Fires Close Sequoia National Park, Giant Trees Safe For Now

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Sequoia National Park, home to some of the world’s largest trees, has closed due to the threat from two advancing wildfires that have converged into a single massive fire.

“The park is being threatened by the KNP Complex Fire, which was started by lightning last week and comprises the Colony and Paradise Fires,” according to the National Wildfire Coordination Group. “It has burned nearly 6,000 acres within the park’s footprint.”

While firefighters are “aggressively attacking” the fires to help suppress them, the fires do have the potential to damage the park’s infrastructure and resources, an alert on the park’s website explains.

With that threat in mind, park officials announced that all facilities and services in Sequoia National Park — including campgrounds, visitor centers, and park stores — are closed “until the fire threat is diminished,” the park’s statement explains. There are other closures as well.

“Due to wildfire activity in the area, we are closing all trailheads that enter into Sequoia National Park to backpacking and day use hiking,” the park’s alert continues. “All existing permit reservation holders will be issued a full refund.”

Majestic Trees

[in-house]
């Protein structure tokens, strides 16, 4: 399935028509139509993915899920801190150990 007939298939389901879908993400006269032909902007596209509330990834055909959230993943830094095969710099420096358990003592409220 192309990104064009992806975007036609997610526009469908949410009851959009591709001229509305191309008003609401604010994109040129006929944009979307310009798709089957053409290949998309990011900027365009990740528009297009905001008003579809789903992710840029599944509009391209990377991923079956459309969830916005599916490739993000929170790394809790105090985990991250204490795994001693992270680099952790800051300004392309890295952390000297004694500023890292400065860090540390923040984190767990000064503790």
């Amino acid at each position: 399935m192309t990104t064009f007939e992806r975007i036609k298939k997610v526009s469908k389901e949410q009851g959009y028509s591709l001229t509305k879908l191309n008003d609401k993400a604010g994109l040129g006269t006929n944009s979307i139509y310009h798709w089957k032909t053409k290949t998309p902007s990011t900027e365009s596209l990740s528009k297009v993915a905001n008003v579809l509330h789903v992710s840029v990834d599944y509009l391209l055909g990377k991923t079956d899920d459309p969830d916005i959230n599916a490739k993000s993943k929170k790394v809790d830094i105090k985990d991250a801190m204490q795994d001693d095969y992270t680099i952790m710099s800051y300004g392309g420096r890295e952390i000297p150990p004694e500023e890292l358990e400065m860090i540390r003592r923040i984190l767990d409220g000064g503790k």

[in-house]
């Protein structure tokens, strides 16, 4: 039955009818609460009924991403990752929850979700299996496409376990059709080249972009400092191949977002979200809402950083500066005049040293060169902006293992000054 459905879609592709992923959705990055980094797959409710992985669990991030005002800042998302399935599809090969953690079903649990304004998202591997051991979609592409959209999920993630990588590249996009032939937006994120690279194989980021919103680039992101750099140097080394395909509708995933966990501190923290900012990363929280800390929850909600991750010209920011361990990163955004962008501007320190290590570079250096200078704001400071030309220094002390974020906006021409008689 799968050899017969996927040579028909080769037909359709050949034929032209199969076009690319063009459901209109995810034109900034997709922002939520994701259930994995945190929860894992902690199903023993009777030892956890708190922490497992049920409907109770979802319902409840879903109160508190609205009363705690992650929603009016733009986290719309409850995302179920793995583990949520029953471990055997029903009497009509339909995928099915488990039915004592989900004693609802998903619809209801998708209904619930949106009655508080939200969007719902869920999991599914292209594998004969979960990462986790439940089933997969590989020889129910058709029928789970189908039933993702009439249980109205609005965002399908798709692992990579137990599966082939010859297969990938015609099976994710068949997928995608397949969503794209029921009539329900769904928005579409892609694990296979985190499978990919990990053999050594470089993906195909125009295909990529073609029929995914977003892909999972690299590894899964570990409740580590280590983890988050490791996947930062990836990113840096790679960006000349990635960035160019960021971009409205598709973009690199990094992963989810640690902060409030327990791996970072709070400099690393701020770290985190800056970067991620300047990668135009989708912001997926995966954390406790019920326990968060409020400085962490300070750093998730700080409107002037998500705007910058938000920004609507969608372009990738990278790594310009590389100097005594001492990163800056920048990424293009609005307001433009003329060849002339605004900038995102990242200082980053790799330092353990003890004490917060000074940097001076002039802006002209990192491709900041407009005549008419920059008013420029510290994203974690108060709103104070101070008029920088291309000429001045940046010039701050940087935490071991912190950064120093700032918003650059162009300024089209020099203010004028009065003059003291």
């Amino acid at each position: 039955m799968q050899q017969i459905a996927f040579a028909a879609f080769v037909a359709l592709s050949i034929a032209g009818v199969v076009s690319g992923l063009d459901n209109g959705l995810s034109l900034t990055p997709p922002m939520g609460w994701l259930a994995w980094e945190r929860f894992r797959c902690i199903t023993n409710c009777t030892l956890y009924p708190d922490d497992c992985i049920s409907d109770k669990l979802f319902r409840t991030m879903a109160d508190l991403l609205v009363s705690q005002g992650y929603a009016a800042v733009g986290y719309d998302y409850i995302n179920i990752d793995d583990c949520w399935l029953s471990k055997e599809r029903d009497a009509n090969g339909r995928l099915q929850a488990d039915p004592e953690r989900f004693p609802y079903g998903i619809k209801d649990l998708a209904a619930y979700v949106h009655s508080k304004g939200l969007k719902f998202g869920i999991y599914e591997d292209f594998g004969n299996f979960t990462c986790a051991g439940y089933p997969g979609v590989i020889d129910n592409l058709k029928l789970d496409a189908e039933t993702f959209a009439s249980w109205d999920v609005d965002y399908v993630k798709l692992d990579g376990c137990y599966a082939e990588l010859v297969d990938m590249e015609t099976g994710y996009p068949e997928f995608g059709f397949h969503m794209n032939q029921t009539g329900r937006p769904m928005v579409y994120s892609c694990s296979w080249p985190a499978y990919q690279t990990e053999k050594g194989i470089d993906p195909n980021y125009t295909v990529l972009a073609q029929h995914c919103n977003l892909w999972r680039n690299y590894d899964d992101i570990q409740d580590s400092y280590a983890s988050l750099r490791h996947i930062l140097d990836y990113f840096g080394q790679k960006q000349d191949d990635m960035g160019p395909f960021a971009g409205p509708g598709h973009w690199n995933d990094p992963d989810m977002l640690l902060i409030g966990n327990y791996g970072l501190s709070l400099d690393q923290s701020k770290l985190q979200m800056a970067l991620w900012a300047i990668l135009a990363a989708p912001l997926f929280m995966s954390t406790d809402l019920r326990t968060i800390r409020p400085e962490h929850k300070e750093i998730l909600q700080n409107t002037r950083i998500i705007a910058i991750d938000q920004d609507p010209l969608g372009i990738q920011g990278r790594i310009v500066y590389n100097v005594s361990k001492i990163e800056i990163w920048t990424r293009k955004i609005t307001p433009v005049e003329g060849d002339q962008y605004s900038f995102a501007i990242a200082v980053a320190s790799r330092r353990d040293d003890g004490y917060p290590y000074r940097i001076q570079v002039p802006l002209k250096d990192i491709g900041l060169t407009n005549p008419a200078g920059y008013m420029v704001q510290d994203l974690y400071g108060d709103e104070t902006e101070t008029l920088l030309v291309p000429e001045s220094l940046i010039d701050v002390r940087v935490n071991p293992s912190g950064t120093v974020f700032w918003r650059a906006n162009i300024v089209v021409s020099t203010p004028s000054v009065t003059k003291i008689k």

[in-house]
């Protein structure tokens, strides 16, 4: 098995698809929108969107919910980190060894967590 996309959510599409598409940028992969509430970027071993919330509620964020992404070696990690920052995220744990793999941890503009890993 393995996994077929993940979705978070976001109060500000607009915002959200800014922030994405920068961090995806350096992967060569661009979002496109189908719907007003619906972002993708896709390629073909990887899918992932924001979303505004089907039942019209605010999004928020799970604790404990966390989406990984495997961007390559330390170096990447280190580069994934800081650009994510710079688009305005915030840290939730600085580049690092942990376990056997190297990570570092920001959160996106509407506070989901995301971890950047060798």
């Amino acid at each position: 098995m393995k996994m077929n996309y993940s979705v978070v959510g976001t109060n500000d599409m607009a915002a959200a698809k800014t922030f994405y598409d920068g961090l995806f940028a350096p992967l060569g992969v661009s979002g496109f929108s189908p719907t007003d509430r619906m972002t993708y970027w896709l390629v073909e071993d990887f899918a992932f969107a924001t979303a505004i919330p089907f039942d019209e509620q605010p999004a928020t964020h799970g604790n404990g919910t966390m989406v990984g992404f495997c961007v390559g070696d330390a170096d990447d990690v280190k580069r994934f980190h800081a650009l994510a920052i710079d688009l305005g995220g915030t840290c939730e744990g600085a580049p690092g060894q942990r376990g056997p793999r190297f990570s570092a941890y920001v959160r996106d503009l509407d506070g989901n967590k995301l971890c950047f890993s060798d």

Giant sequoias, which can grow to heights of hundreds of feet and can be thousands of years old, grow on the western slope of the Sierra Nevada. Sequoia National Park’s Giant Forest is home to more than 2,000 giant sequoias, including the General Sherman Tree.

General Sherman is 275 feet tall and more than 36 feet in diameter at the base, making it the world’s largest tree by volume, according to the U.S. National Park Service. General Sherman is also believed to be more than 2,200 years old, making it one of the world’s oldest trees as well.

Sequoias are extremely resilient and have actually adapted to thrive after wildfires. First of all, their bark has evolved to protect them from fire. Secondly, their seed-carrying cones require flames to open. Finally, wildfires help clear undergrowth around the trees to create areas where seedlings can grow.

However, the increasing number of wildfires each year poses a significant threat to the sequoia population.

“Four fires, occurring between 2015 and 2020, killed many large giant sequoias in numerous groves across the Sierra Nevada,” the National Park Service explains. “Two-thirds of all giant sequoia grove acreage across the Sierra Nevada has burned in wildfires between 2015 and 2020, compared to only one quarter in the preceding century.”

The Current Threat

As of yesterday, “There’s no imminent threat to Giant Forest but that is a potential,” Mark Ruggiero, fire information officer for Sequoia and Kings Canyon National Parks, said at a press conference. However, he did note that the closest flames were about a mile from the grove.

Nevertheless, park officials are understandably concerned about the growing threat to the sequoias.

“Some of those trees are more important than our buildings,” Clay Jordan, the superintendent of Sequoia and Kings Canyon National Park, said in an incident report. “We want people to come 200 and 300 years from now to enjoy those trees.”

If you’re interested in Sequoia National Park and sequoia trees in general, be sure to also read:

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